New Internationalist

Occupied World- The Facts

Issue 376

The post-9/11 War on Terror has cast the spotlight on military occupations from Iraq to Chechnya. But the logic of occupation expands far beyond that as foreign military bases (mostly US) now span the globe. Moreover civilian populations are increasingly treated as an occupied people by their own national security states from Bethlehem to Bogota.

United States

The US continues to hold over 600 detainees in Guantánamo Bay, Cuba, outside the protection of US courts and law. According to Amnesty International 3,000 to 5,000 people, mostly of Muslim origin, have been detained by the US Justice Department and forced to leave the country since 9/11. The US Patriot Act, which restricts the rights of both citizens and non-citizens, has provided a template for anti-terrorist laws in many countries. The US Master Terror Watchlist now has five million names on it.3 More than 10,000 private security companies employ an estimated two million guards – four times the number of state and local police.4

Britain

Since 9/11 more than 500 people have been arrested on terrorist-related charges with very few convictions. Some 14 people remain in prison under the Anti-Terrorism, Crime and Security Act. Internet Service Providers are being asked to retain information on their customers’ internet and telephone habits and to make this data ‘searchable’ by the authorities.

Italy and Holland

Are number one and two in Europe in wiretapping their citizens, with Italy at 72 wiretaps per 100,000 people and Holland at 62.5

Cuba

has 26 journalists in prison for ‘undermining the independence or the territorial integrity of the state’.6

Sahel

Some 100 US special-operations groups are training armies in Chad, Mali, Mauritania and Niger as part of a Pan-Sahel Initiative to guard porous borders against arms smuggling and terrorist infiltration mostly from North Africa.8

Liberia

Liberia The editor of one of the few independent newspapers in the country and three of its journalists are arrested for ‘operating a rebel terrorist cell’.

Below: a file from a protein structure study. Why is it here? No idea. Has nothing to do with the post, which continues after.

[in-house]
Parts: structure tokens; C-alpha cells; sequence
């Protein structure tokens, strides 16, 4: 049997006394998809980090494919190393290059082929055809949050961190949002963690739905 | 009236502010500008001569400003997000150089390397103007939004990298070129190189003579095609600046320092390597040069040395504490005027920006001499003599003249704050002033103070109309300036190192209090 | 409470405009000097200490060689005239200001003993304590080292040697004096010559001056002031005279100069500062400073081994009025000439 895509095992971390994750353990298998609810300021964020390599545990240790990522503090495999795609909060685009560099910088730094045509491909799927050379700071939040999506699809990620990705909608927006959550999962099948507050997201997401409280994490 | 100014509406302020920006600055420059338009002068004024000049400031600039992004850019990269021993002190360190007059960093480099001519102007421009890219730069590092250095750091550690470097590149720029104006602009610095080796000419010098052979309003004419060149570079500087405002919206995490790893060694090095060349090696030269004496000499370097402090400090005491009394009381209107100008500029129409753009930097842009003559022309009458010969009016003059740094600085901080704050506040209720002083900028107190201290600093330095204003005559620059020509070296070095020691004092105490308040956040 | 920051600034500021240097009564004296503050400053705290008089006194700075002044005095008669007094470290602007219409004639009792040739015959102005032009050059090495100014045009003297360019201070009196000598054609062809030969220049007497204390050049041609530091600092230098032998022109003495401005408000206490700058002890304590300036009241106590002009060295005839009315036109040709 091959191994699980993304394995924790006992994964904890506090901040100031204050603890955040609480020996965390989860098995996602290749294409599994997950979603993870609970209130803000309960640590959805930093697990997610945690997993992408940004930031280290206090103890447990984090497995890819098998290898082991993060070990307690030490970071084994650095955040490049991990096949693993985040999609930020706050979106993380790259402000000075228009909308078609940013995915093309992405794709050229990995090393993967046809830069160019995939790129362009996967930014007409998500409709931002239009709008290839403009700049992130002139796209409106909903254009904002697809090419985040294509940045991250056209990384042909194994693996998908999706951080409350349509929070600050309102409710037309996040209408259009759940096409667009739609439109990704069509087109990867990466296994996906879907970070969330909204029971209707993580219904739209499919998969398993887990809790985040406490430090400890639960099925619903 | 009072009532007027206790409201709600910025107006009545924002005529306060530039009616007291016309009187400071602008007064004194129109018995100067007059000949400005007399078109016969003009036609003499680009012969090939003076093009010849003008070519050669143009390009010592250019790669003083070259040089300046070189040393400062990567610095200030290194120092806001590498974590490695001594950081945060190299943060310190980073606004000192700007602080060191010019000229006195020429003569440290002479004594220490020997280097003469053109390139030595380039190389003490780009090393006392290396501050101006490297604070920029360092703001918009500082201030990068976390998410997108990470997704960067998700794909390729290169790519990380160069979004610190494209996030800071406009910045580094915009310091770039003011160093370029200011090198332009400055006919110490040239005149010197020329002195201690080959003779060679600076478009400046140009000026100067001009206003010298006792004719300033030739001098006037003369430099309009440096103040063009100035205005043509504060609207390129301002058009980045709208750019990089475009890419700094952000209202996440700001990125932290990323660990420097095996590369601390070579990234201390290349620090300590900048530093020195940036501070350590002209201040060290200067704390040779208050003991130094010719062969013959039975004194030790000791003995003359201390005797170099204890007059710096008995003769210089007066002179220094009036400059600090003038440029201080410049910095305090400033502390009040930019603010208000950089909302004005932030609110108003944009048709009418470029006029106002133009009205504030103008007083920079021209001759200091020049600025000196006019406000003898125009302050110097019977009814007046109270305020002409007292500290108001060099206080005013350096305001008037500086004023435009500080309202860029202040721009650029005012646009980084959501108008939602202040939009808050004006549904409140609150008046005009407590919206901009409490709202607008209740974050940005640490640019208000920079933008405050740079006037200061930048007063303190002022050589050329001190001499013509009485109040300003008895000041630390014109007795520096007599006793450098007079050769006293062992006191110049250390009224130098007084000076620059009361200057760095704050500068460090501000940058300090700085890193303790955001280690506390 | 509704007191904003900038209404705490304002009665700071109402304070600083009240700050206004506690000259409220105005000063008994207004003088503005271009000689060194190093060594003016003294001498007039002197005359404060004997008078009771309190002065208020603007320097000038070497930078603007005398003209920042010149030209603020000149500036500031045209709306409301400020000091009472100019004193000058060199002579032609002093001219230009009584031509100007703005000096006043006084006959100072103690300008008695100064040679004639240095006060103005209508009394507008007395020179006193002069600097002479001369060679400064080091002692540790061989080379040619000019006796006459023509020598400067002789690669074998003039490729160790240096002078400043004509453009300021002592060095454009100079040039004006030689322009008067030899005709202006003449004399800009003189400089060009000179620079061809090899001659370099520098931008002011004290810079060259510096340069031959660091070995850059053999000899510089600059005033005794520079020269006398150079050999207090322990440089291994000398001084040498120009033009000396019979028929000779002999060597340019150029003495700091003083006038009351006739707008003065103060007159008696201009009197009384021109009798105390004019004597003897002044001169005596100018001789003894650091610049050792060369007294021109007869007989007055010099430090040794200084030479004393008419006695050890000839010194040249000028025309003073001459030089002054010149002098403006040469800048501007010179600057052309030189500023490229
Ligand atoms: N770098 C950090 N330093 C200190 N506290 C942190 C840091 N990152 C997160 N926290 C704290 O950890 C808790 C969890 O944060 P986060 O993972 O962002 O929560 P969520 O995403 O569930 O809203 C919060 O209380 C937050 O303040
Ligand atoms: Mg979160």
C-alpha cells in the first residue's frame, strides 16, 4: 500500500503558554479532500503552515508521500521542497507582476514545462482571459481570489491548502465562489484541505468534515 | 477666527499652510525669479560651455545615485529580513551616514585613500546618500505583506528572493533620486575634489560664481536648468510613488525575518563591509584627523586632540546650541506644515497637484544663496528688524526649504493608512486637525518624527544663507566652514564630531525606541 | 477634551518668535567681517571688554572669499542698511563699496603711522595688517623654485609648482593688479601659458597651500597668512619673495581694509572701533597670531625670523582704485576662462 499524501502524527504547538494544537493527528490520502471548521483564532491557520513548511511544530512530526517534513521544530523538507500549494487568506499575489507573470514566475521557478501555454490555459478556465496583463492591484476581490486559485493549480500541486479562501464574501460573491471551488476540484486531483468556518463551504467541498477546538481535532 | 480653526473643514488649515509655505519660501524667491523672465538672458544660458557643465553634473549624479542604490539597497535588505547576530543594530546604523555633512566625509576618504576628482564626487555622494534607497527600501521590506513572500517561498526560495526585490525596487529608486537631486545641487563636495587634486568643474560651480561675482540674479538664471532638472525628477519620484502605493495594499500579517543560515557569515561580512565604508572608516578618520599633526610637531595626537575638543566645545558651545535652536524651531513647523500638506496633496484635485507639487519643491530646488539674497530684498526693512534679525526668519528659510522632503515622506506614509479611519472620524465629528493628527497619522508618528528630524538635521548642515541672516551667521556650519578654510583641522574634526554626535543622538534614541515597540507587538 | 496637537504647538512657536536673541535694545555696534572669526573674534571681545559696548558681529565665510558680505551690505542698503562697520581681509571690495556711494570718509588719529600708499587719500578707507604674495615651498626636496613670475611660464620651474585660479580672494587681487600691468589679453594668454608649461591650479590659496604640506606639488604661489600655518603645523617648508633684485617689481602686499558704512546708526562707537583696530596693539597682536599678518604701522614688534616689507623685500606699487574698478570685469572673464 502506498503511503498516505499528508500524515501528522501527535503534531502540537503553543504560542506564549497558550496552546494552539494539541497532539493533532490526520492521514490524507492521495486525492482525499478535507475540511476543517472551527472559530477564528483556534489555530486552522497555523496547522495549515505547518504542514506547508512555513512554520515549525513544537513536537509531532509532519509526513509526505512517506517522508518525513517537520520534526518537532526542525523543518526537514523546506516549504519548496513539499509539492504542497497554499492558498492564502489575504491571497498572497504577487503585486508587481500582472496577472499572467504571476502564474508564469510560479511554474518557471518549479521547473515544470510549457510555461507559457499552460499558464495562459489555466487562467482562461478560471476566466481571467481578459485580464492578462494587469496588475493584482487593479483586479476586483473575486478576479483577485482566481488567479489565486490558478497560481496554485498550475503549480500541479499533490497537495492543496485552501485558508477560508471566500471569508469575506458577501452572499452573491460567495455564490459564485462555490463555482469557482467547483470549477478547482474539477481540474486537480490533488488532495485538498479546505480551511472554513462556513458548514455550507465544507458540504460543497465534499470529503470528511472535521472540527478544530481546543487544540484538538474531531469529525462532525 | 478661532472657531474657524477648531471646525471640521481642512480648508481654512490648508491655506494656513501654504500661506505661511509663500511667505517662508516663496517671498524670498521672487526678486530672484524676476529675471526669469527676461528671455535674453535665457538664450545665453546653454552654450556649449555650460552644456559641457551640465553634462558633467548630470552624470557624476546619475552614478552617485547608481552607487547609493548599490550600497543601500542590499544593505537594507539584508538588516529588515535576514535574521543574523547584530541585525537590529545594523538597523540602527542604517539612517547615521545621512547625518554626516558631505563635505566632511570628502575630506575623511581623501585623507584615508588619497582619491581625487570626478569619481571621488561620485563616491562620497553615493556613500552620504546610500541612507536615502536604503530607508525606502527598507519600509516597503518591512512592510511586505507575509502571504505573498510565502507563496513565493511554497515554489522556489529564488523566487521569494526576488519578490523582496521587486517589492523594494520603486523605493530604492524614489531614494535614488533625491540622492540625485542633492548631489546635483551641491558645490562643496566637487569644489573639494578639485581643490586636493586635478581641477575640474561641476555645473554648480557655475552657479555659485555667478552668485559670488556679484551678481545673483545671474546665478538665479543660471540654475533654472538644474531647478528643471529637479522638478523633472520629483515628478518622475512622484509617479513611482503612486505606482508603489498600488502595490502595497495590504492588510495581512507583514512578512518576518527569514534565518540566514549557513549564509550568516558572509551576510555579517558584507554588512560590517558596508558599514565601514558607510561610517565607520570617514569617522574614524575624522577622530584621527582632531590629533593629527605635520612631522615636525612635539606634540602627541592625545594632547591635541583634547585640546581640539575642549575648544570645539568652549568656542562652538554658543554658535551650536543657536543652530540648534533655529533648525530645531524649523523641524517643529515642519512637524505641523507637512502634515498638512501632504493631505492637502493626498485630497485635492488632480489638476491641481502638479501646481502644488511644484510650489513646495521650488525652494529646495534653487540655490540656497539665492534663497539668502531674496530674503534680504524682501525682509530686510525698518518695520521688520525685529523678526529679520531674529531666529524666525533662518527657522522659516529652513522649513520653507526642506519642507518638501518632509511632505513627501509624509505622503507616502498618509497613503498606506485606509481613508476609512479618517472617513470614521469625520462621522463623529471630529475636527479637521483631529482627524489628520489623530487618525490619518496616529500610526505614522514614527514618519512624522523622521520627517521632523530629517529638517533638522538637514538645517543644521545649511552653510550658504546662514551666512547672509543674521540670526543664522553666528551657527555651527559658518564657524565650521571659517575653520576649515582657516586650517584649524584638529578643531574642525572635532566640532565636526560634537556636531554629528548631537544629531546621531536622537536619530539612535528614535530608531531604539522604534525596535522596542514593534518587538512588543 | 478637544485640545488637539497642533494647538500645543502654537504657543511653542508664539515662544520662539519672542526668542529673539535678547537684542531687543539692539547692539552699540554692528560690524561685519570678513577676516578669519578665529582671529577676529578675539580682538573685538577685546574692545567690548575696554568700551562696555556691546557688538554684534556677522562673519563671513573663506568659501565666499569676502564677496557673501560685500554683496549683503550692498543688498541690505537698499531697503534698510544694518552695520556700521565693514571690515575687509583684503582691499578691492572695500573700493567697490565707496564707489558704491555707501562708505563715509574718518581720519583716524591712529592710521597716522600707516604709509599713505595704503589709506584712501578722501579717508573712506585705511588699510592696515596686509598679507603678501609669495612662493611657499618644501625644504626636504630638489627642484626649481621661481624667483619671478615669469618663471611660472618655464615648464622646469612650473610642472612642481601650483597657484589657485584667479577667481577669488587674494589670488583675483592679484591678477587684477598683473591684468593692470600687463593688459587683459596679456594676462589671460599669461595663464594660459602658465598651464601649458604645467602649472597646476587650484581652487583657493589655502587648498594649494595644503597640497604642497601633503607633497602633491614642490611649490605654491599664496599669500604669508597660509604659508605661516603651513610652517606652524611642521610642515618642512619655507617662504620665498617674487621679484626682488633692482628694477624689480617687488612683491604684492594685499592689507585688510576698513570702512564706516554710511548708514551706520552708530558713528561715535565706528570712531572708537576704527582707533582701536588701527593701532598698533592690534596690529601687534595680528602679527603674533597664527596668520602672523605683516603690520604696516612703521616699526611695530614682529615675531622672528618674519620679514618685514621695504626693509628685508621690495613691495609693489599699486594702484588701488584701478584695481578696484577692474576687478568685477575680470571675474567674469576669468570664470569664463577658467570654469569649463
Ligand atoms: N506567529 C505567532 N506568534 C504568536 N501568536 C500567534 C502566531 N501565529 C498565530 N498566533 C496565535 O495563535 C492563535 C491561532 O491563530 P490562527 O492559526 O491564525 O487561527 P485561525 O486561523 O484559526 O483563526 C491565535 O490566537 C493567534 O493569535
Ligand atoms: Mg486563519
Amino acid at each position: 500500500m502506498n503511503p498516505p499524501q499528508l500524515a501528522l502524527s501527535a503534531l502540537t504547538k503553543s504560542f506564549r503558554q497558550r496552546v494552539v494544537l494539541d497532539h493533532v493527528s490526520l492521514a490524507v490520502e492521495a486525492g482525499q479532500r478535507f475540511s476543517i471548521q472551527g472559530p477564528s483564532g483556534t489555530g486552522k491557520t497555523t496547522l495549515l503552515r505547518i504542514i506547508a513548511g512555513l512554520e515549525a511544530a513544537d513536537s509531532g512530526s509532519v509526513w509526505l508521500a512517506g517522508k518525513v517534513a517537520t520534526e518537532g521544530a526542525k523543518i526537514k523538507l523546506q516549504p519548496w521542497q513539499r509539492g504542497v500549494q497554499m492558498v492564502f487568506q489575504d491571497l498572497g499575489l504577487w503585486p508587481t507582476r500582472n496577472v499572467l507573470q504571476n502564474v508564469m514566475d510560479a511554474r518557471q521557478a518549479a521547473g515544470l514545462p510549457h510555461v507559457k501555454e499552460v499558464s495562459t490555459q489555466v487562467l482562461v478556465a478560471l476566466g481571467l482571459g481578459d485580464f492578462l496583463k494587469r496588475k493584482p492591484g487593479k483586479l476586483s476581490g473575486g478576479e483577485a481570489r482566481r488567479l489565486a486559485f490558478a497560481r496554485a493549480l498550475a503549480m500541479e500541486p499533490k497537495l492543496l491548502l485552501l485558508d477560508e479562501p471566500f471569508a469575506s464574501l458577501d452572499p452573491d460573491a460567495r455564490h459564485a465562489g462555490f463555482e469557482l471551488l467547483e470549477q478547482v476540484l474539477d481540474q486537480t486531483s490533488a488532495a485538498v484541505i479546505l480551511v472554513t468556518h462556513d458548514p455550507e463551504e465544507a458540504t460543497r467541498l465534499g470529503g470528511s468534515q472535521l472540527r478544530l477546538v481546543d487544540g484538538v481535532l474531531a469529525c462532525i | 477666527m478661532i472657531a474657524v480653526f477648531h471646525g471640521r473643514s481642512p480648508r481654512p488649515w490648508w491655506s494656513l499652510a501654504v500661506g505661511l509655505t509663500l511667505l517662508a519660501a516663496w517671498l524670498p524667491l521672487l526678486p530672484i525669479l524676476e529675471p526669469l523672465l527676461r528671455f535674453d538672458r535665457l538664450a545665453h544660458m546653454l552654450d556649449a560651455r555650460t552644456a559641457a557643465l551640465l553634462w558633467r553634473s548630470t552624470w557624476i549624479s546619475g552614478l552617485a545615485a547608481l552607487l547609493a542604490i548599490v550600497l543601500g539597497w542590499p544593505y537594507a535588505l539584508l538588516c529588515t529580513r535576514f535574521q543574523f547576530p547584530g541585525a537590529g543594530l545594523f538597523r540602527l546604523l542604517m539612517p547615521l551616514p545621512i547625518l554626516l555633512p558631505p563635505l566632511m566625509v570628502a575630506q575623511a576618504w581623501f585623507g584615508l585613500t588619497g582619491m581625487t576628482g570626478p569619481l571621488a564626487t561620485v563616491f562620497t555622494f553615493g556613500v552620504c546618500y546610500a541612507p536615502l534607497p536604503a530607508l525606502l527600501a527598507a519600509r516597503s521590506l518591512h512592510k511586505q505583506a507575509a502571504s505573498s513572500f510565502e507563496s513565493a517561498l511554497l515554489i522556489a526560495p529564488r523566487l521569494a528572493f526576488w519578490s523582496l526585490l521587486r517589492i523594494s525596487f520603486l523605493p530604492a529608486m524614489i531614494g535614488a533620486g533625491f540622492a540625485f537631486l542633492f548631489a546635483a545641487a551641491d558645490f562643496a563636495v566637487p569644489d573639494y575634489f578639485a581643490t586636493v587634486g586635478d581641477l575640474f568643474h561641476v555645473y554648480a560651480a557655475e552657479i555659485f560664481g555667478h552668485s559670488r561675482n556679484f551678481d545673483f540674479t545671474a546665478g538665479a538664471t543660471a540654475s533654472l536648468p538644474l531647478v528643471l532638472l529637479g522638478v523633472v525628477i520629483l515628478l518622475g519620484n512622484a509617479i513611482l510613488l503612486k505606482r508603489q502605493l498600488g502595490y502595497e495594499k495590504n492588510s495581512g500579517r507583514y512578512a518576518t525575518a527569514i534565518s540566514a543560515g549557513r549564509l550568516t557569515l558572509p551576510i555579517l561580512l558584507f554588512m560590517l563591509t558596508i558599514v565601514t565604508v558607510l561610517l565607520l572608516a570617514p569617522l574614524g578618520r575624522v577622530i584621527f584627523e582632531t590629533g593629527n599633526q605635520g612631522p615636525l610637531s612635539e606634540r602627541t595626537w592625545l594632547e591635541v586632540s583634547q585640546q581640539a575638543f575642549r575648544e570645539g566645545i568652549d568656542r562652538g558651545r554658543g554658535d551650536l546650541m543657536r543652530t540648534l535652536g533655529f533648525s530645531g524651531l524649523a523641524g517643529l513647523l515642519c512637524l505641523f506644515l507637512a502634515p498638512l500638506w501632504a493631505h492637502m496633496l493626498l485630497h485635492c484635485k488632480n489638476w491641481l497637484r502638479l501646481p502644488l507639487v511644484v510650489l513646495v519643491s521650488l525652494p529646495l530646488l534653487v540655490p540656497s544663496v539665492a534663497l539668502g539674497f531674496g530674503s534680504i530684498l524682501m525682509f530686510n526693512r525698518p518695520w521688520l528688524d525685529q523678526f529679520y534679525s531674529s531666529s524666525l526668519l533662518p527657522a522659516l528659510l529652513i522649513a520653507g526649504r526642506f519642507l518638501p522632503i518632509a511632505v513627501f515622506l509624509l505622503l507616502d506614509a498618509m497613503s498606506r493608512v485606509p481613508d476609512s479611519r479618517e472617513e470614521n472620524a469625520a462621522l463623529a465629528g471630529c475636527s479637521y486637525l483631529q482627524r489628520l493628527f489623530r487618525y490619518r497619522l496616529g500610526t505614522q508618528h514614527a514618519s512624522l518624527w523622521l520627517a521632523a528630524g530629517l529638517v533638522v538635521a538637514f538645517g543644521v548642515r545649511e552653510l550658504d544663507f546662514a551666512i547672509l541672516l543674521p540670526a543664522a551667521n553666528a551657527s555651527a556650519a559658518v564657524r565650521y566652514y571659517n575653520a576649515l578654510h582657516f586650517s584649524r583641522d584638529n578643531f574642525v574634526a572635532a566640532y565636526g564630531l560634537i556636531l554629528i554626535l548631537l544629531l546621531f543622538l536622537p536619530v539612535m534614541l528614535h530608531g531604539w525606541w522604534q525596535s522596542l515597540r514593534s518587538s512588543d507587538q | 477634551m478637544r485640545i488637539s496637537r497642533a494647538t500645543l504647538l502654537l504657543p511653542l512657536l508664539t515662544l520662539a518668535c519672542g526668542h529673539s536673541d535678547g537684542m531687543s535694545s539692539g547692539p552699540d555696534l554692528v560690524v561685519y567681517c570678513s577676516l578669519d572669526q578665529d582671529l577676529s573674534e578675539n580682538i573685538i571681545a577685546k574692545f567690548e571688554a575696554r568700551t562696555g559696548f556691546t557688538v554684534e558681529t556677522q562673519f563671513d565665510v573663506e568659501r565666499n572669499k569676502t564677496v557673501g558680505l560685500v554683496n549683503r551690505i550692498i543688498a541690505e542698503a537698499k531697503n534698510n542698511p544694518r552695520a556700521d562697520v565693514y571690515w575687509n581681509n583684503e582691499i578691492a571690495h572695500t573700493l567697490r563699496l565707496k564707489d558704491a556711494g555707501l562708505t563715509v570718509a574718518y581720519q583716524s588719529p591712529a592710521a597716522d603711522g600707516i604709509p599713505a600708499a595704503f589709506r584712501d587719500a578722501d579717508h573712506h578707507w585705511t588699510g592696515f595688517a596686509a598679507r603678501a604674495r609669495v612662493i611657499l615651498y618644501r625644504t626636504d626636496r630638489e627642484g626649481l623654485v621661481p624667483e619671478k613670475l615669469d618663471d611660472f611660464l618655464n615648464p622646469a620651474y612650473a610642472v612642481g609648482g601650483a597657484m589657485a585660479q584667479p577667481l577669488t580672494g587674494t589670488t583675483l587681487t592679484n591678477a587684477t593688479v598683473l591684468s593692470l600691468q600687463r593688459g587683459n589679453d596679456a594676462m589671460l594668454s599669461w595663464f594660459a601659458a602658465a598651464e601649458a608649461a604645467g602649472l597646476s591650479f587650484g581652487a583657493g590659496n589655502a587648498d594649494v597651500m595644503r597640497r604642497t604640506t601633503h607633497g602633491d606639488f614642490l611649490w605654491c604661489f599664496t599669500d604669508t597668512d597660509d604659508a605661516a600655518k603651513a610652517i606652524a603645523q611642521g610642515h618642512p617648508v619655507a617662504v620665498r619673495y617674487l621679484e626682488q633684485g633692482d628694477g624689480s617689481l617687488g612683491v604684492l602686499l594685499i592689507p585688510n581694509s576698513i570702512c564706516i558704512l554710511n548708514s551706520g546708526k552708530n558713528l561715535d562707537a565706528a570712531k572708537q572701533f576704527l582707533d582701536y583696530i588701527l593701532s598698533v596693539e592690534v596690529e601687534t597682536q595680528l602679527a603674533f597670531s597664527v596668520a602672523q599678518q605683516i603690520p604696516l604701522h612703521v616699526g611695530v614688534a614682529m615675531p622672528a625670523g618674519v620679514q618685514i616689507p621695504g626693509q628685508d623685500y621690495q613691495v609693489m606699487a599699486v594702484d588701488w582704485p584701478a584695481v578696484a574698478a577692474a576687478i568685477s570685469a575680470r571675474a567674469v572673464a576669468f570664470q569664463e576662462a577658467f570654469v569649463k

Uganda

The Suppression of Terrorism Bill 2001 imposes a mandatory death sentence for terrorists and anyone who aids, abets, finances or supports terrorism – including any journalist publishing materials deemed to support terrorism.9

Somalia

There are an estimated 500,000 weapons in this country without any effective governance – many produced by Western arms manufacturers. Some 60,000 have been smuggled into neighbouring Kenya.8

Poland

is passing a bill that requires anyone buying a long distance phone card to have ID.7

Iraq

There are about 20,000 armed soldiers employed by private military contractors, mostly from Britain and the US. There is 1 private soldier for every 10 coalition soldiers. Private military companies are now a $100-billion-a-year business worldwide – and growing. The private military is implicated in the Abu Ghraib prison scandal and other abuses of the Iraqi people.4

Russia

Russia has consistently used the War on Terror as an excuse to ‘engage in extrajudicial executions, arrests and extortion of civilians’ as part of its continued occupation of Chechnya, according to Human Rights Watch. Russia also has one of the world’s largest and most aggressive private security industries with 13,000 security companies employing 250,000 armed security guards.4